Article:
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Failed Russia Project Shows Perils of Placing Political Interests over Economic Goals



The suspension of the Turkish pipeline project, announced by Russia's Energy Minister Alexander Novak on December 3, was the foreseeable product of the country's ill-fated attempts to use large infrastructure projects for political rather than economic goals.

The trigger was the termination of the intergovernmental commission between Russia and Turkey after Turkish military planes shot down a Russian fighter jet over Syria. But as predicted earlier in the year, Turkish Stream was dead on arrival—it was just a matter of time before it was canceled.

There were three reasons for predicting the project would never be completed. First, Turkish officials from the state-owned energy company BOTAS openly said from the very beginning that environmental analyses could last well into 2017 and perhaps as late as 2019.

Second, the projected capacity of the pipeline is equivalent to four times Turkey's current needs. If the pipeline is extended to Ankara only, it will be running at a large loss, hence the idea of extending it through Greece and possibly Italy. The trouble with that proposition is that Greece is bound by the European Commission's rules. The Greek government will not likely defy the European Commission on energy policy, given the painful lessons it has recently learned in negotiations over its debt burden.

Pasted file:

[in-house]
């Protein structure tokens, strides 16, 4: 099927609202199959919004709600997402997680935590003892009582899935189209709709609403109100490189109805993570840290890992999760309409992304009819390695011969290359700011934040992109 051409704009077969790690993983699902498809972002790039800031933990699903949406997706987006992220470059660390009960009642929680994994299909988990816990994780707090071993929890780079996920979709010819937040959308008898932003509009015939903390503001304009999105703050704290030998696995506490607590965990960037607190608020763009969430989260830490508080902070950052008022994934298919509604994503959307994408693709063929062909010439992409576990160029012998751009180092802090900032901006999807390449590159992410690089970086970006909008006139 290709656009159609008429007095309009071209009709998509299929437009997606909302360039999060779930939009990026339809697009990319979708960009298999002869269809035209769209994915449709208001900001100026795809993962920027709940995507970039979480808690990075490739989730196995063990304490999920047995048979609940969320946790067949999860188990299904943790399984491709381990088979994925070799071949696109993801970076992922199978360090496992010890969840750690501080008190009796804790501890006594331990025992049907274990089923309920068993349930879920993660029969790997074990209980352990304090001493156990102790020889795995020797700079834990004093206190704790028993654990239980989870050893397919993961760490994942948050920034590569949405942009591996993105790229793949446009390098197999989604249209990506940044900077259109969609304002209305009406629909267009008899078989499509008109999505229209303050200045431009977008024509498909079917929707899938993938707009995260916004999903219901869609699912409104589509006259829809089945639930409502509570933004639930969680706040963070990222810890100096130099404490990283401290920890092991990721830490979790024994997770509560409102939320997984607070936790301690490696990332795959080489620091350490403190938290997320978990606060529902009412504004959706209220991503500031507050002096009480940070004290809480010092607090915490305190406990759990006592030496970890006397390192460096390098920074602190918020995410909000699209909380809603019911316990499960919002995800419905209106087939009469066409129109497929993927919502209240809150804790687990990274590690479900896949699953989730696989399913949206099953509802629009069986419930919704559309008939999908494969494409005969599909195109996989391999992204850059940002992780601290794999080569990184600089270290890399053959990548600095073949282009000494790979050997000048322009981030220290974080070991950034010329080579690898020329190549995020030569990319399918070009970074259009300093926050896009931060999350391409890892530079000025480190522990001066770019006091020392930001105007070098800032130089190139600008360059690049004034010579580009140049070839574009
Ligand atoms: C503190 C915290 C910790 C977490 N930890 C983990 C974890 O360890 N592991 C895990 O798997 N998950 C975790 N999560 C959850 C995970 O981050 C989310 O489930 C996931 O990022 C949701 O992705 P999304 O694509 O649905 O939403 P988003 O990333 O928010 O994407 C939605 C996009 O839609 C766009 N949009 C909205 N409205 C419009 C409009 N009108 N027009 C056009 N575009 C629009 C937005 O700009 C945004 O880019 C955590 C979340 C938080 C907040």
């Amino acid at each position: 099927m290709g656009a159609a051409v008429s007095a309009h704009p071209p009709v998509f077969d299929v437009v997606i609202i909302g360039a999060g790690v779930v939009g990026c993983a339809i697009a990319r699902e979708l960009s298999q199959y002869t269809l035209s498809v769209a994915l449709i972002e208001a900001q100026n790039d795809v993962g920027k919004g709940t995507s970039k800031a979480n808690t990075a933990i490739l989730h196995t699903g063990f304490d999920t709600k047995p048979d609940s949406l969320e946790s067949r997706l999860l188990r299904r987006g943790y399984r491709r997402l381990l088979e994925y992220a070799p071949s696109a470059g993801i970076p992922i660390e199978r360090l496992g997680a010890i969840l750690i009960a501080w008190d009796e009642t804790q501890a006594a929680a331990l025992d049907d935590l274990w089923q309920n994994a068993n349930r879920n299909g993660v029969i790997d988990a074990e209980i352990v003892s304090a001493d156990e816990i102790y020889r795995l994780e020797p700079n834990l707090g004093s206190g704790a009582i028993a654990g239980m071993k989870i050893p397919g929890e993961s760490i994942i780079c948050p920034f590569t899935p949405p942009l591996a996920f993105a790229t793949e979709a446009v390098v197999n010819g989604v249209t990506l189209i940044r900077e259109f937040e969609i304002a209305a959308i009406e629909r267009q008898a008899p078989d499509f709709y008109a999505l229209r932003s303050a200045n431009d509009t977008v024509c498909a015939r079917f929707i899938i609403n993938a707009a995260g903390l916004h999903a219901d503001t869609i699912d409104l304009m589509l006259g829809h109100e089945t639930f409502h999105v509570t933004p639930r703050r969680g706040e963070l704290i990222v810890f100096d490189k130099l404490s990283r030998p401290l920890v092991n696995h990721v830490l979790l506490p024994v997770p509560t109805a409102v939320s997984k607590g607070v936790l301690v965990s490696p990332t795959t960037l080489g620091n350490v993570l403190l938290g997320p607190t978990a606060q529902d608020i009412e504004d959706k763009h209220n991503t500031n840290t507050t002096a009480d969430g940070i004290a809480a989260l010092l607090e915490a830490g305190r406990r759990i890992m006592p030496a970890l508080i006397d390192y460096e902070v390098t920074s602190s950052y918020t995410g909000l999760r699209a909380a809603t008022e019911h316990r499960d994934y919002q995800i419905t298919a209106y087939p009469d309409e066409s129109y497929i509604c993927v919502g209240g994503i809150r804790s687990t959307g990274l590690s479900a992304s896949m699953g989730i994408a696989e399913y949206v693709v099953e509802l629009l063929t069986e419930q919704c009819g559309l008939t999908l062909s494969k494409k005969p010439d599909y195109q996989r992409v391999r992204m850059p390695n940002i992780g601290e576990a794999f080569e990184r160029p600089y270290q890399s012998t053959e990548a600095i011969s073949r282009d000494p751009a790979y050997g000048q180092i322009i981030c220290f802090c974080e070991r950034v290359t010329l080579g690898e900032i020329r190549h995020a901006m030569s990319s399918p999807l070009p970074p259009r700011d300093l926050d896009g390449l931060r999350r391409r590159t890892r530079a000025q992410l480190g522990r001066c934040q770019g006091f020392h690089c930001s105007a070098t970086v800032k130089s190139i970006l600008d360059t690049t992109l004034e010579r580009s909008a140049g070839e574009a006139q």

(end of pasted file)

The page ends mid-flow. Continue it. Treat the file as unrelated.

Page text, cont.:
Third, there is the issue of who picks up the tab, officially calculated at $19 billion for the seabed installation and another $2 billion for the land installation. Gazprom, Russia's state-owned energy company in charge of Turkish Stream, has stated it would cover the underwater part only if it received money from the government's pension fund scheme. That idea was quickly rejected in the November discussions over the 2016 federal budget. Gazprom simply cannot afford the financing, and neither can the Russian government.

What may seem most surprising in this short-lived project is why it was started at all. Clearly Russian energy officials knew the near-impossible road ahead. The answer is that Russia often uses energy as foreign policy, as suggested in this infographic. Like its predecessor South Stream, Turkish Stream was a political bet to irk the European Union. That bet failed, and it is not necessary to maintain it any longer. But as one bet after another fails, potential Russian partners in energy businesses must be wondering whether their projects, too, have not been carefully designed.

The lesson for Russia's leadership? Credibility can evaporate quickly when economic projects are used for political means.

Failed Russia Project Shows Perils of Placing Political Interests over Economic Goals

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